NHS hospital, via Istock

Renewal and repairs to five major hospitals through £20bn infrastructure investment

The UK Government has announced its unwavering commitment to the expansion and upkeep of key medical infrastructure, confirming the delivery of rebuilding five major hospitals by 2030, coming as part of the wider New Hospital Programme.

Accompanying this continued commitment to hospital maintenance is the landmark pledge to deliver a record level investment of over £20bn to spread across the UK to renew and develop further hospital infrastructure.

The five hospitals to benefit from this renewal programme are:

  • Airedale in West Yorkshire,
  • Queen Elizabeth King’s Lynn in Norfolk,
  • Hinchingbrooke in Cambridgeshire,
  • Mid Cheshire Leighton in Cheshire,
  • Frimley Park in Surrey.

These five hospitals were constructed using significant amounts of reinforced autoclaved aerated concrete (RAAC), a lightweight type of concrete which has been used for a plethora of parts of the NHS estate, however, does have a notably limited lifespan that results in rapid deterioration.

The Government is vehemently committed to the overall eradication of RAAC from the wider NHS2 estate by 2035, with an allocation of £685 million for the immediate support to affected trusts to help keep patients and staff safe.

Health and Social Care Secretary Steve Barclay said:

“These five hospitals are in pressing need of repair and are being prioritised so patients and staff can benefit from major new hospital buildings, equipped with the latest technology.

“On top of this I’m strengthening our New Hospital Programme by today confirming that it is expected to represent more than £20 billion of new investment in hospital infrastructure.”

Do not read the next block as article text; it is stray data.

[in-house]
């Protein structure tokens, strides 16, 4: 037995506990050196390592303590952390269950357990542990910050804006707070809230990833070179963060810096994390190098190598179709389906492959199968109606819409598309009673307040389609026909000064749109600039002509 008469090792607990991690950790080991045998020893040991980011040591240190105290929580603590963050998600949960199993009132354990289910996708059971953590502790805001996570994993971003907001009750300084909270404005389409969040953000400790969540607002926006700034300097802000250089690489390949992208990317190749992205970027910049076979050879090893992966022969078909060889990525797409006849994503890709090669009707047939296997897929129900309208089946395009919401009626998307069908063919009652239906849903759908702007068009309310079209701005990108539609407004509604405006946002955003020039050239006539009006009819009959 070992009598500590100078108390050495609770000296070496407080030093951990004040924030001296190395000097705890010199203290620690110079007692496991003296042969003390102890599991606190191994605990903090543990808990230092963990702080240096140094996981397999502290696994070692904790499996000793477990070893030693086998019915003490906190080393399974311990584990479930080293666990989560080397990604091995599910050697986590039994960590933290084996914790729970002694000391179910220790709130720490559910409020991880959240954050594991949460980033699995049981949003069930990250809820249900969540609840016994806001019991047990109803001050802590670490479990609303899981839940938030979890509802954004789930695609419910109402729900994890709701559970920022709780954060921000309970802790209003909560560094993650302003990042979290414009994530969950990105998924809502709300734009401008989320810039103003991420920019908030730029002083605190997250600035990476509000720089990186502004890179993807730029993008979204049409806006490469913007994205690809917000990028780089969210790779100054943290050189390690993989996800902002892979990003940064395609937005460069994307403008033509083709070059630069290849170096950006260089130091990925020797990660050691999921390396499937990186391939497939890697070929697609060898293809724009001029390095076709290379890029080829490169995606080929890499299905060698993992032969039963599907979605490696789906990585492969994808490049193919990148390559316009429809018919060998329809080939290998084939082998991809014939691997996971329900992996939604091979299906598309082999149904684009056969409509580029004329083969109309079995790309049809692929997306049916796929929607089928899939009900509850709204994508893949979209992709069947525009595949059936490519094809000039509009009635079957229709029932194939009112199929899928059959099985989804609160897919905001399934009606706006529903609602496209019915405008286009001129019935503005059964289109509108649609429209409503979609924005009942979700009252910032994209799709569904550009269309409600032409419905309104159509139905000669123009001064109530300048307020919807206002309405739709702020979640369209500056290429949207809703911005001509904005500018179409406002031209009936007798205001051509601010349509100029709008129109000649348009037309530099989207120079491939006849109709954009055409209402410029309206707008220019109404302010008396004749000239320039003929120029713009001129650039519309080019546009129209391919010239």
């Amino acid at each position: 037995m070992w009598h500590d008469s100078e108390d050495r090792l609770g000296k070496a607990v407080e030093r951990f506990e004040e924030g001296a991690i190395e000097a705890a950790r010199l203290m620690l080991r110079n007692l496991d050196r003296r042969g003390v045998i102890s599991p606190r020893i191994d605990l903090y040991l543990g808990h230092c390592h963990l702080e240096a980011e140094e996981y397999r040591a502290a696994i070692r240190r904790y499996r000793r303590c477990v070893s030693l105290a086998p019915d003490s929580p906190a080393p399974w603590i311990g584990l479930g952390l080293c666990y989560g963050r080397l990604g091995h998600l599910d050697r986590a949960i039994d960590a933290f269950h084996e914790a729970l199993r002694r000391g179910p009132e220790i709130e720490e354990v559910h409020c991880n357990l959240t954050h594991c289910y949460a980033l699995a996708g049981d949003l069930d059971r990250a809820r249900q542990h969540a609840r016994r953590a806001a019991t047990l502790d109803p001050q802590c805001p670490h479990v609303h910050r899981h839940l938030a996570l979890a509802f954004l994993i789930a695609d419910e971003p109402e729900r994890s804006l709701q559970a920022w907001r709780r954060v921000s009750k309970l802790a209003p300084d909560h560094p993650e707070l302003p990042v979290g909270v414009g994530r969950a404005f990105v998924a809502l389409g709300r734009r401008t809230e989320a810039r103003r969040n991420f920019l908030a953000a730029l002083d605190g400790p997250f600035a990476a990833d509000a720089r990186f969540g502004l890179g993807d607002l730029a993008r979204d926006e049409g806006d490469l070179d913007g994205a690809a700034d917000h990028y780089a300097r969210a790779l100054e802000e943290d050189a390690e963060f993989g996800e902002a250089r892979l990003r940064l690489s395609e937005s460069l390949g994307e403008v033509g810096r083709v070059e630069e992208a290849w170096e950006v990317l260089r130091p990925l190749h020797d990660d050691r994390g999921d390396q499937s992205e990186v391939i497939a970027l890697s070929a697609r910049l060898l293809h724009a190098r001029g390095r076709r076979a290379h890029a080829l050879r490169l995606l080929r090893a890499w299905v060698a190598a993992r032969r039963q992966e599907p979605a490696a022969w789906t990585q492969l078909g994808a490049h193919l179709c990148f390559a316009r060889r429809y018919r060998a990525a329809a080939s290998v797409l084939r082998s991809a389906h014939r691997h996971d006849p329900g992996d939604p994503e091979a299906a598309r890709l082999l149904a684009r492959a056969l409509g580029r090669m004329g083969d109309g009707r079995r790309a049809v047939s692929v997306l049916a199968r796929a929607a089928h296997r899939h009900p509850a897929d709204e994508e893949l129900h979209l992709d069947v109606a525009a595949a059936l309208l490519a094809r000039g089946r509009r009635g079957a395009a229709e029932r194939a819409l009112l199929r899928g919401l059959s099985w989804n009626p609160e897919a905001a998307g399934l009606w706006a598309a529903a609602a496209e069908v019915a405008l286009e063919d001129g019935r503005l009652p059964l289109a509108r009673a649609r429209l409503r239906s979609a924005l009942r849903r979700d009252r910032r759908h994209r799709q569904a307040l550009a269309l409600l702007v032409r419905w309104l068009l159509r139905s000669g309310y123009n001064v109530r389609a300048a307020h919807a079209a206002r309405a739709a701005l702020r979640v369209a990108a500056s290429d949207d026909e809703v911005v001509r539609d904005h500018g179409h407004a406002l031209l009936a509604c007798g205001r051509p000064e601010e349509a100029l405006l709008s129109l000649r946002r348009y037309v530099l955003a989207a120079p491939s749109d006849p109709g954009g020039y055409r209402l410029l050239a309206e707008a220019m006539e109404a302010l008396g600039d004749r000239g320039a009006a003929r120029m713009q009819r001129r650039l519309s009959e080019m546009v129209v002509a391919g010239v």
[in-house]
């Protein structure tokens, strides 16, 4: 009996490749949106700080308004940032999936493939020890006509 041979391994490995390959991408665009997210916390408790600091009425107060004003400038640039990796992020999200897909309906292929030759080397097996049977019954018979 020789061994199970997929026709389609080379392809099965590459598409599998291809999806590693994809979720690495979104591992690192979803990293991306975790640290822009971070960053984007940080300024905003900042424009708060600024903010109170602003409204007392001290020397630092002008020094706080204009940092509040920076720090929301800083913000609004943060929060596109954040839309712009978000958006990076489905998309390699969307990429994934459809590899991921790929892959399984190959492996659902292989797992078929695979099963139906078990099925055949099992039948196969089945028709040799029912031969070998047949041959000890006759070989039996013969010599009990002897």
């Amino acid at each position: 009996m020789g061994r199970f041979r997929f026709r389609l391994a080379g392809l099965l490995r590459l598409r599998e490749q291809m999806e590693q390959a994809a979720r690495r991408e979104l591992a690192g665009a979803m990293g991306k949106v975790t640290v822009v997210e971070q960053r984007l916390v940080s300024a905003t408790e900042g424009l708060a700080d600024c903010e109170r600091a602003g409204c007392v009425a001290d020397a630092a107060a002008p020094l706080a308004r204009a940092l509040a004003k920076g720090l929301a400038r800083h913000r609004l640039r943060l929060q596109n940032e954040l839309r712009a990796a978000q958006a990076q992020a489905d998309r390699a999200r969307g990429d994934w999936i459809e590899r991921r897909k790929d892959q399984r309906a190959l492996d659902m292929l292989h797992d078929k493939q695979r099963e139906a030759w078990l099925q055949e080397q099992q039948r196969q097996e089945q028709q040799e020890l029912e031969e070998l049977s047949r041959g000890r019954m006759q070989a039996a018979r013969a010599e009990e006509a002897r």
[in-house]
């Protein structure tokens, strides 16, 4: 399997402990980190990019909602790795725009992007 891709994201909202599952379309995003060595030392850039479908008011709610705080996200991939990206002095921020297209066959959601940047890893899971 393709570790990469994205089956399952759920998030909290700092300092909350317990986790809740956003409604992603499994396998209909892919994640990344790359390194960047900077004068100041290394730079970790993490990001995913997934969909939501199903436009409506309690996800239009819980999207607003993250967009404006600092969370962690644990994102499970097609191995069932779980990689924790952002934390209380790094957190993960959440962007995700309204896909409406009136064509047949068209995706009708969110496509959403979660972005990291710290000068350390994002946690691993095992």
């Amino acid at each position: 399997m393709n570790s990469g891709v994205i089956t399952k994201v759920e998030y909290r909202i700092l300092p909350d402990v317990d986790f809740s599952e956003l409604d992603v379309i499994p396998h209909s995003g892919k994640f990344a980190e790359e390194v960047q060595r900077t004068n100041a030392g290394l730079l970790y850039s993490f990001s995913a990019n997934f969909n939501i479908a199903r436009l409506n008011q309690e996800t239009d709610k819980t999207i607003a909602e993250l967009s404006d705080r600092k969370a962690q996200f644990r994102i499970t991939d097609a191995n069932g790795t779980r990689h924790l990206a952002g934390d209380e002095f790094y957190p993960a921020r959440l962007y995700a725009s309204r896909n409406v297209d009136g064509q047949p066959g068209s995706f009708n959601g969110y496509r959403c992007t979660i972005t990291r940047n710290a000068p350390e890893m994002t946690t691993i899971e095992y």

These hospitals have been identified for renewals due to the risks that they pose to patients and staff which they house, with two of the worst affected and most prioritised being a further two - West Suffolk Hospital in Bury St Edmunds and James Paget Hospital in Norfolk – that have been announced prior as of the New Hospital Programme.

Whilst the government is determined to delivery these renewal and upgrades as soon as possible, the rising costs of construction materials and economic rife plaguing the UK currently has meant that up to eight construction schemes that were planned for delivery by the end of the decade, will now see completion past 2030.

The wider hopes for the Government’s manifesto delivery to build 40 new hospitals in England by 2030 appears to be on track due to the construction of three mental health hospitals will also be delivered through wider capital funding by 2030, accompanying the five RAAC hospitals.

Given that two hospitals in the New Hospital Programme have already been completed, with a further five already in construction, a total of 20 will either be underway or complete by the end of next year.

Going forward, new schemes will be considered through a rolling programme of capital investment in hospital infrastructure to secure the building of new hospitals beyond 2030.

National Health Executive, Jan/Feb, Cover

NHE Jan/Feb 22

The pioneering programmes aimed at solving the NHS workforce pressures - starting at the top

This issue highlights the latest topics within the health sector, from pioneering programmes aimed at solving the NHS workforce pressures, treatment to slow the progression of Parkinson's disease, how the UK is leading the way in cancer research & more!


View all videos
National Health Executive Presents

National Health Executive Presents

NHE365 Virtual Events

NHE has created a full calendar of events to address the most important issues that influence the delivery of healthcare services. Over 365 days you'll have the opportunity to hear from a range of highly motivating, informative and inspirational speakers. These speakers will equip you with the knowledge and unique insight to enable you to overcome the challenges that you face.

Finger on the Pulse

Ep 14. Health messaging is a science, Professor Craig Jackson

On Episode 14 of NHE's Finger on the Pulse podcast, we're joined by Professor Craig Jackson, Professor of Occupational Health Psychology
Birmingham City University to discuss the coronavirus pandemic, the health messaging around it and how those in power have missed a trick by overlooking the key role of psychology in informing the public of restrictions, measures and the ever-changing situation

More articles...

View all